SNA’s 46th Annual Legislative Action Conference Highlights


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Nearly 900 school nutrition professionals, industry partners and other supporters of K-12 school meal programs are making their way back home after several busy days in our nation’s capital, participating in SNA’s 46th annual Legislative Action Conference (LAC).

LAC2018-charging-the-hillTop on the agenda was prepping for the annual “Charge the Hill,” a day of visits to members of Congress to advocate for the priorities of SNA’s 2018 Position Paper by sharing their individual stories from the front lines in America’s school cafeterias. General sessions and breakouts alike offered opportunities for attendees to dig into facts and figures, perspectives and perceptions, strategies and tactics.

But even before they headed to Capitol Hill, attendees got an unexpected boost of support when Deputy Secretary of Agriculture Stephen Censky spoke at the Closing General Session and used the opportunity to announce a greater flexibility for small, rural school districts challenged to meet the current education and training requirements for school meal program directors. The rule would provide relief for districts with fewer than 2,500 students. Censky also announced the roll-out of a suite of customizable resources from USDA that are designed to help districts improve access to and accuracy of meal applications.

Censky’s remarks capped off an impressive line-up of speakers offering encouragement, respect and gratitude.

The Opening General Session featured fascinating insights into today’s political landscape from Peter Hart and Frank Luntz, pollsters from both sides of the aisle who make regular appearances across the full spectrum of television news programs. With a mix of wry humor and mutual respect, they shared their expert reflections to help arm attendees for making the most of their time with lawmakers. LAC2018 Luntz Presentation

Hart set the stage, using polling data to describe the American mood toward Washington: angry with the system, anxious about the future and divided in our concern about our country being on the wrong track.

“For 13 generations of U.S. history, we’ve have always passed the baton forward. Today, for the first time, we fear that we will pass the baton backward—that our children will not be better off than we are today.”

Luntz began his remarks by expressing his deep respect for school nutrition professionals. “As a kid, I was taken care of by the women who served me lunch.”

He offered attendees affirmation of the power they wield when lobbying: “Challenge members of Congress to make children a priority. Don’t let them tell you there are a lot of ‘hard decisions’ to make—hard decisions are what you sent them to Congress to do. Our system of government has become so pretentious. You are the antidote.” Luntz also reminded participants that their work is not done when they leave Washington. “You have to see members of Congress when they’re back home. At home, you are a constituent. I want them to know you by your first name.”

Other highlights from this year’s LAC included:

  • Dr. Keith Ayoob, EdD, RD, FAND; Associate Professor of Emeritus of Pediatrics at the Albert Einstein College of Medicine shared the evidence that demonstrates the impacts on healthy diets in children and its positive impact in learning and reduction in children behavioral problems.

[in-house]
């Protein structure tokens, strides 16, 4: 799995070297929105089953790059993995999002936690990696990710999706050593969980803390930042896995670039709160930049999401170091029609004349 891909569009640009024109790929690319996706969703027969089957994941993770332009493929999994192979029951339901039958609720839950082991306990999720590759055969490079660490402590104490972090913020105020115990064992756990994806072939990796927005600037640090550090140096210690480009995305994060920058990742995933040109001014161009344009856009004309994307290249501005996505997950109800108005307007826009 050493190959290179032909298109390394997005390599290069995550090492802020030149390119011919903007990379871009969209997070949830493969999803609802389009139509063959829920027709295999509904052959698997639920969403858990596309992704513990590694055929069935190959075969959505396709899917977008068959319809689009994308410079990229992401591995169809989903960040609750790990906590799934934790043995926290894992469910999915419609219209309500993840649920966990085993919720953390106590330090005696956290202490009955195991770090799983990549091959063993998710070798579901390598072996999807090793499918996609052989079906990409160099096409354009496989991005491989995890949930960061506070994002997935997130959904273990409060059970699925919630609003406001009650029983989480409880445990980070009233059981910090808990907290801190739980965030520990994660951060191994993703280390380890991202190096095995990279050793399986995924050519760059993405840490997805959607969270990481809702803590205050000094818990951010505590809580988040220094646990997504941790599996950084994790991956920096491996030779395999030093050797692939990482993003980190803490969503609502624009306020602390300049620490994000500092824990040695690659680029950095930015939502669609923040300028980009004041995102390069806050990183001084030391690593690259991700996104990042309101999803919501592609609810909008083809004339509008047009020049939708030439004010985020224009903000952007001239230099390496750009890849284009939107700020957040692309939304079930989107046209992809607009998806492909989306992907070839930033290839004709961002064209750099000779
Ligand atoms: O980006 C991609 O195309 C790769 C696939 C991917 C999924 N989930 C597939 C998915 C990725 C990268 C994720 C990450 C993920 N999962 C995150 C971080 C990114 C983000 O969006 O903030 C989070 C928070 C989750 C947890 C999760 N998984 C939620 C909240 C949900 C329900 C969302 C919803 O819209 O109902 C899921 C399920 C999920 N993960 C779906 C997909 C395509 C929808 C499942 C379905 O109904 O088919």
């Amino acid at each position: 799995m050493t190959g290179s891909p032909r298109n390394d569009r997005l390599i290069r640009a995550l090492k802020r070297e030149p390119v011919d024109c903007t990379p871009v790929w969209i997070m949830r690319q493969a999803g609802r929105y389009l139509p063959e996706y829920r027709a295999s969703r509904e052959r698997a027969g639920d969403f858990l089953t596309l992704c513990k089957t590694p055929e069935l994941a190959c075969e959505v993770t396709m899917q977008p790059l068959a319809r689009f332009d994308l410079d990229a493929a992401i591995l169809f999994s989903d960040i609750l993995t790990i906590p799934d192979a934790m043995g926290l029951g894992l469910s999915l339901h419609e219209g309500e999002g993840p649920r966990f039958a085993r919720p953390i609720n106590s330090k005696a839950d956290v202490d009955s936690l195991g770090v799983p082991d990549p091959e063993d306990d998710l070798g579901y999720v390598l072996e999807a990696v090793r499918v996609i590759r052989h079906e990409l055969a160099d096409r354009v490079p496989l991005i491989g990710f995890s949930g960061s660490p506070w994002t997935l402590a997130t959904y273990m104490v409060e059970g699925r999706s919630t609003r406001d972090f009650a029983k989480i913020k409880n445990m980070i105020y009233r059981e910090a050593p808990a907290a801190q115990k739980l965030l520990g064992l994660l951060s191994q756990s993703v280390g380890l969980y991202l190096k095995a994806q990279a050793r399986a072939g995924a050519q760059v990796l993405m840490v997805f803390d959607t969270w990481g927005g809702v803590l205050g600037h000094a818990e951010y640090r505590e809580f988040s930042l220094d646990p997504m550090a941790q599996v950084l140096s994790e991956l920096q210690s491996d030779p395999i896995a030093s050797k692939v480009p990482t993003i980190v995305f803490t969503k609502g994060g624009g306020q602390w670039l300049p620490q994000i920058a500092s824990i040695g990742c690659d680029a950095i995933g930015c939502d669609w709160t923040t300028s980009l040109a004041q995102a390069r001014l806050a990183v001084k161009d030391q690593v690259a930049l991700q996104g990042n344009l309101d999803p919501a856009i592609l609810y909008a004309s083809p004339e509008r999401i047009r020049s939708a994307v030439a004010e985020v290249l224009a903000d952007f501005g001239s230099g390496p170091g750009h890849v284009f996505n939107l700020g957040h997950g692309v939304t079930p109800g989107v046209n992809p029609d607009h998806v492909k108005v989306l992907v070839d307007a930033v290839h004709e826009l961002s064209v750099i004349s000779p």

During Dr. Ayoob’s featured session he stated, “Children’s diets today lack exactly what breakfast offers: whole-grains, fruit and low-fat dairy. It’s the more nutrient-rich meal. The power of school breakfast is undisputed.”

  • Sharon Parrott from the Center on Budget and Policy Priorities and Rebecca Vallas from the Center for American Progress both provided eloquent and compelling arguments about the dangers associated with block grants, helping attendees to address SNA’s number-one legislative priority: The ensure that school meal block grant legislation is never even introduced.

    “They will try to sell block grants as providing flexibility—but the only flexibility school nutrition directors will get is the flexibility in making decisions for how you will cut your programs,” said Parrott. “Don’t be fooled by the pitch for a pilot—argue the merits of the proposal.”

    “If the parties don’t listen to what their constituents want, they will be signing their own political pink slips,” noted Vallas of the important role that SNA members play in advocacy.

  • A panel from USDA explored a wide array of news and announcements, ranging from new products added to the Foods Available List; the impending end of the Healthier US School Challenge, the role USDA can and will play in providing natural disaster relief, the Food Buying Guide mobile app and more.

  • No one could ever claim that LAC is all work and no play! Official LAC events included the 5th annual Celebration of School Nutrition Heroes. This year’s Celebration featured a special guest master of ceremonies, Jason Smith, winner of several Food Network competitions, as well as a pre-event reception and post-event after party! Once again, this occasion was marked by the shedding of happy tears of inspiration.

Didn’t make it to LAC 2018? Photo highlights and happenings of the conference will soon be included in the May 2018 issue of School Nutrition and SNA’s Flickr pages.

We encourage you to stay up-to-date with the latest legislative news by signing up for Legislative Action Alerts and SNA’s Tuesday Morning newsletter.

Mark your calendars now and plan to attend LAC 2019 in Washington, D.C. February 24-26, 2019. We hope to see you there next year!


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